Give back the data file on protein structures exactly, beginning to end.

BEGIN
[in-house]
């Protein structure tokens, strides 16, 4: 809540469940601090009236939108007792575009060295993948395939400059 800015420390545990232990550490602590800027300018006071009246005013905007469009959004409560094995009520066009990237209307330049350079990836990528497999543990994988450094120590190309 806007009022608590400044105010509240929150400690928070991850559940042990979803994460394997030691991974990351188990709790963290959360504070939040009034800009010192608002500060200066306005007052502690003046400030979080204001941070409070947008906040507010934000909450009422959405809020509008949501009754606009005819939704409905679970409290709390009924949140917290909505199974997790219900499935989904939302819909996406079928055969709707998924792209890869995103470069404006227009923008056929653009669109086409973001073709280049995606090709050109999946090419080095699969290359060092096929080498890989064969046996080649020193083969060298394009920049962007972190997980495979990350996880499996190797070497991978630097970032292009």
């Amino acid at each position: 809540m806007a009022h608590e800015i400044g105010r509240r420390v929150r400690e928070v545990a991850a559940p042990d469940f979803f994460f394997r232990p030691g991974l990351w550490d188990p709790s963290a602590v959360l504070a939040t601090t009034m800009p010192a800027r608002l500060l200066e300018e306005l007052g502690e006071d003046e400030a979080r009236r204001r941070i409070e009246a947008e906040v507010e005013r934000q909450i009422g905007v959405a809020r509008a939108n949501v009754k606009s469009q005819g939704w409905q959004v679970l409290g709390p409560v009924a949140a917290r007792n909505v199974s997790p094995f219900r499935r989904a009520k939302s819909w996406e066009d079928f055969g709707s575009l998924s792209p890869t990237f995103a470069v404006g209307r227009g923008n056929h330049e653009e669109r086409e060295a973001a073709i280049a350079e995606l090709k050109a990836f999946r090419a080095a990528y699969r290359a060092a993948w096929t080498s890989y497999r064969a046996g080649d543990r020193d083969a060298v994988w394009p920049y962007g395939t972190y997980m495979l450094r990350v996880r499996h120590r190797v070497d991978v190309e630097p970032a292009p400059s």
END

[in-house]
């Protein structure tokens, strides 16, 4: 809540469940601090009236939108007792575009060295993948395939400059 800015420390545990232990550490602590800027300018006071009246005013905007469009959004409560094995009520066009990237209307330049350079990836990528497999543990994988450094120590190309 806007009022608590400044105010509240929150400690928070991850559940042990979803994460394997030691991974990351188990709790963290959360504070939040009034800009010192608002500060200066306005007052502690003046400030979080204001941070409070947008906040507010934000909450009422959405809020509008949501009754606009005819939704409905679970409290709390009924949140917290909505199974997790219900499935989904939302819909996406079928055969709707998924792209890869995103470069404006227009923008056929653009669109086409973001073709280049995606090709050109999946090419080095699969290359060092096929080498890989064969046996080649020193083969060298394009920049962007972190997980495979990350996880499996190797070497991978630097970032292009």
């Amino acid at each position: 809540m806007a009022h608590e800015i400044g105010r509240r420390v929150r400690e928070v545990a991850a559940p042990d469940f979803f994460f394997r232990p030691g991974l990351w550490d188990p709790s963290a602590v959360l504070a939040t601090t009034m800009p010192a800027r608002l500060l200066e300018e306005l007052g502690e006071d003046e400030a979080r009236r204001r941070i409070e009246a947008e906040v507010e005013r934000q909450i009422g905007v959405a809020r509008a939108n949501v009754k606009s469009q005819g939704w409905q959004v679970l409290g709390p409560v009924a949140a917290r007792n909505v199974s997790p094995f219900r499935r989904a009520k939302s819909w996406e066009d079928f055969g709707s575009l998924s792209p890869t990237f995103a470069v404006g209307r227009g923008n056929h330049e653009e669109r086409e060295a973001a073709i280049a350079e995606l090709k050109a990836f999946r090419a080095a990528y699969r290359a060092a993948w096929t080498s890989y497999r064969a046996g080649d543990r020193d083969a060298v994988w394009p920049y962007g395939t972190y997980m495979l450094r990350v996880r499996h120590r190797v070497d991978v190309e630097p970032a292009p400059s």